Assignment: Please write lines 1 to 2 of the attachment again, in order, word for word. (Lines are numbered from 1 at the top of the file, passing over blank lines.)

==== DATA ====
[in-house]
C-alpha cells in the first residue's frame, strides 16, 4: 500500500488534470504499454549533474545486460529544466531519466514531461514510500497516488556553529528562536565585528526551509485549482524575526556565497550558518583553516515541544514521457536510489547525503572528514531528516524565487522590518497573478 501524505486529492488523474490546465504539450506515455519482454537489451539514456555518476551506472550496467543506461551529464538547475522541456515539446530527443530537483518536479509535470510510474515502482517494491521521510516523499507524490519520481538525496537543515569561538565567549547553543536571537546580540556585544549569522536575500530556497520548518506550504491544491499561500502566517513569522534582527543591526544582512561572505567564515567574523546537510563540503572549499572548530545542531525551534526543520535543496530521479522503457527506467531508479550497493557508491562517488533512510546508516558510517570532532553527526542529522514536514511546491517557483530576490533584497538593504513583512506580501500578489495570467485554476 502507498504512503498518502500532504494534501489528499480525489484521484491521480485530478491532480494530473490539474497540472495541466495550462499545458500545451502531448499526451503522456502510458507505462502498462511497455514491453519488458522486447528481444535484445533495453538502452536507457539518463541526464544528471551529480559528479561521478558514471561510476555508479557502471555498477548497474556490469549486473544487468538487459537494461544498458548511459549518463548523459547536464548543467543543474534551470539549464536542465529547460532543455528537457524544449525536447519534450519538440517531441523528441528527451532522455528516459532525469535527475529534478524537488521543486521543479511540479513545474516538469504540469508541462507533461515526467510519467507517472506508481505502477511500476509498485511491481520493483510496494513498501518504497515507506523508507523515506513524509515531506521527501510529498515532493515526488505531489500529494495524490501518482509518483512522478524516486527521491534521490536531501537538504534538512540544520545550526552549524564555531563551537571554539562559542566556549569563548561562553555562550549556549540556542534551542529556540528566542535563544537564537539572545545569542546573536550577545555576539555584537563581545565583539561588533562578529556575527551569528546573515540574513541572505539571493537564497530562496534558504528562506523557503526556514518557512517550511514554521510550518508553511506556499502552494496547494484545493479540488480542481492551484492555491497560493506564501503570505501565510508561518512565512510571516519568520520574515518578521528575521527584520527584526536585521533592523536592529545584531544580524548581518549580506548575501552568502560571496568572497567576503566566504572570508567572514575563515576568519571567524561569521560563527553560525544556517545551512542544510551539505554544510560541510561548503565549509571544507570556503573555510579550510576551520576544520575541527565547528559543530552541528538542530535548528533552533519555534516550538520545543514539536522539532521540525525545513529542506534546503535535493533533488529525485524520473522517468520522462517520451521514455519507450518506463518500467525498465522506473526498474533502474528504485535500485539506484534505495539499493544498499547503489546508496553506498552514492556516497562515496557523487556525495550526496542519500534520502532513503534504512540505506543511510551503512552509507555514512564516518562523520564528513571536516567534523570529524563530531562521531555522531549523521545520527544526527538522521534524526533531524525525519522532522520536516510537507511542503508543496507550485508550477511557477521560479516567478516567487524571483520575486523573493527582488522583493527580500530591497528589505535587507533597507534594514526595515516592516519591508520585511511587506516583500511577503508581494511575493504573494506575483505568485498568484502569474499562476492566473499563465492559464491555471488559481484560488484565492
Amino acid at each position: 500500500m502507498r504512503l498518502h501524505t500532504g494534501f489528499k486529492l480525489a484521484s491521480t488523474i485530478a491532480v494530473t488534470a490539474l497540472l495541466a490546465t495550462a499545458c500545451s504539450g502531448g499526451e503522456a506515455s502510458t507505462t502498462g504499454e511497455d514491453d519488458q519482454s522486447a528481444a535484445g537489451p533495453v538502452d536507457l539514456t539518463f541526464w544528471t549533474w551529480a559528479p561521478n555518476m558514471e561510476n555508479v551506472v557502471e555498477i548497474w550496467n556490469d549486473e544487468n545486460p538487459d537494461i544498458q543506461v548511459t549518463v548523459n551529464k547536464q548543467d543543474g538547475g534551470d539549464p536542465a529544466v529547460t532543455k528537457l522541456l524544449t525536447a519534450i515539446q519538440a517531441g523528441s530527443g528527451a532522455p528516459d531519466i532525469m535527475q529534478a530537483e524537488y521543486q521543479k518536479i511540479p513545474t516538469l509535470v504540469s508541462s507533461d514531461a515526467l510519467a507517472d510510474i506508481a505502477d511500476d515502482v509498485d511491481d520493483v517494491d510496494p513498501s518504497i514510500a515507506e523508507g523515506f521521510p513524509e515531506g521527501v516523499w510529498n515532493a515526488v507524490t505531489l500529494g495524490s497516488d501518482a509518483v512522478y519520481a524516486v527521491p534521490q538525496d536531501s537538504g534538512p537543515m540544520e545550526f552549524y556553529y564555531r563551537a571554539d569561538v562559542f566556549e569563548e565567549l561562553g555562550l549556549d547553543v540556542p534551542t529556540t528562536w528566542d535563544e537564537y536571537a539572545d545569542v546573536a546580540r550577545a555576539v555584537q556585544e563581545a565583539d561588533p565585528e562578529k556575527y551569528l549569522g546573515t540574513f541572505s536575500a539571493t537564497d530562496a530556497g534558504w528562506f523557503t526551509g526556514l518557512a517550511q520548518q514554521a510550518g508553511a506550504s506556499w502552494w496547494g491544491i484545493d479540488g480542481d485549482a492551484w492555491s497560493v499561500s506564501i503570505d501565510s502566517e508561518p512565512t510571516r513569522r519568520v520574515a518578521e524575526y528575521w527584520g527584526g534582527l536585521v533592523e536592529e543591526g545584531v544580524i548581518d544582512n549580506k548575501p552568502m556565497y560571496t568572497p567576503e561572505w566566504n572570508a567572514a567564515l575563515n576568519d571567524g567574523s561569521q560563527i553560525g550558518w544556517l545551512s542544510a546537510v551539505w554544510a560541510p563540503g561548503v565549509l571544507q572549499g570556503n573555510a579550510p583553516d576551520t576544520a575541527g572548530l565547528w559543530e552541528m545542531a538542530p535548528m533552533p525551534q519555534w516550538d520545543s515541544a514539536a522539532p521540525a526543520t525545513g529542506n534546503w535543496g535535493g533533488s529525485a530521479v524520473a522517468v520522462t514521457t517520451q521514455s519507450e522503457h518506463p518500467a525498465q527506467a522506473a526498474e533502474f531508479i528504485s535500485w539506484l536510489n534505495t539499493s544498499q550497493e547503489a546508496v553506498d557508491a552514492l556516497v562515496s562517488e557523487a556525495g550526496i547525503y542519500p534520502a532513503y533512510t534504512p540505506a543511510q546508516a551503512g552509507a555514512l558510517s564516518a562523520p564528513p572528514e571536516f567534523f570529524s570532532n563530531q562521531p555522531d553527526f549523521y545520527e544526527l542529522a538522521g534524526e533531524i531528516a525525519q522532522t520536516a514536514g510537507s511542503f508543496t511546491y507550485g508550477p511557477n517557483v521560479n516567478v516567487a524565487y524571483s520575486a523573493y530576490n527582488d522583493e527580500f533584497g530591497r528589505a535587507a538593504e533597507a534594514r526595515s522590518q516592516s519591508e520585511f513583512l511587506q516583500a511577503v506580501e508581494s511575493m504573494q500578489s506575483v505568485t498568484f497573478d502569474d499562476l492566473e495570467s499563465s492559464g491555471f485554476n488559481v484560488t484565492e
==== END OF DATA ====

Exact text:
[in-house]
C-alpha cells in the first residue's frame, strides 16, 4: 500500500488534470504499454549533474545486460529544466531519466514531461514510500497516488556553529528562536565585528526551509485549482524575526556565497550558518583553516515541544514521457536510489547525503572528514531528516524565487522590518497573478 501524505486529492488523474490546465504539450506515455519482454537489451539514456555518476551506472550496467543506461551529464538547475522541456515539446530527443530537483518536479509535470510510474515502482517494491521521510516523499507524490519520481538525496537543515569561538565567549547553543536571537546580540556585544549569522536575500530556497520548518506550504491544491499561500502566517513569522534582527543591526544582512561572505567564515567574523546537510563540503572549499572548530545542531525551534526543520535543496530521479522503457527506467531508479550497493557508491562517488533512510546508516558510517570532532553527526542529522514536514511546491517557483530576490533584497538593504513583512506580501500578489495570467485554476 502507498504512503498518502500532504494534501489528499480525489484521484491521480485530478491532480494530473490539474497540472495541466495550462499545458500545451502531448499526451503522456502510458507505462502498462511497455514491453519488458522486447528481444535484445533495453538502452536507457539518463541526464544528471551529480559528479561521478558514471561510476555508479557502471555498477548497474556490469549486473544487468538487459537494461544498458548511459549518463548523459547536464548543467543543474534551470539549464536542465529547460532543455528537457524544449525536447519534450519538440517531441523528441528527451532522455528516459532525469535527475529534478524537488521543486521543479511540479513545474516538469504540469508541462507533461515526467510519467507517472506508481505502477511500476509498485511491481520493483510496494513498501518504497515507506523508507523515506513524509515531506521527501510529498515532493515526488505531489500529494495524490501518482509518483512522478524516486527521491534521490536531501537538504534538512540544520545550526552549524564555531563551537571554539562559542566556549569563548561562553555562550549556549540556542534551542529556540528566542535563544537564537539572545545569542546573536550577545555576539555584537563581545565583539561588533562578529556575527551569528546573515540574513541572505539571493537564497530562496534558504528562506523557503526556514518557512517550511514554521510550518508553511506556499502552494496547494484545493479540488480542481492551484492555491497560493506564501503570505501565510508561518512565512510571516519568520520574515518578521528575521527584520527584526536585521533592523536592529545584531544580524548581518549580506548575501552568502560571496568572497567576503566566504572570508567572514575563515576568519571567524561569521560563527553560525544556517545551512542544510551539505554544510560541510561548503565549509571544507570556503573555510579550510576551520576544520575541527565547528559543530552541528538542530535548528533552533519555534516550538520545543514539536522539532521540525525545513529542506534546503535535493533533488529525485524520473522517468520522462517520451521514455519507450518506463518500467525498465522506473526498474533502474528504485535500485539506484534505495539499493544498499547503489546508496553506498552514492556516497562515496557523487556525495550526496542519500534520502532513503534504512540505506543511510551503512552509507555514512564516518562523520564528513571536516567534523570529524563530531562521531555522531549523521545520527544526527538522521534524526533531524525525519522532522520536516510537507511542503508543496507550485508550477511557477521560479516567478516567487524571483520575486523573493527582488522583493527580500530591497528589505535587507533597507534594514526595515516592516519591508520585511511587506516583500511577503508581494511575493504573494506575483505568485498568484502569474499562476492566473499563465492559464491555471488559481484560488484565492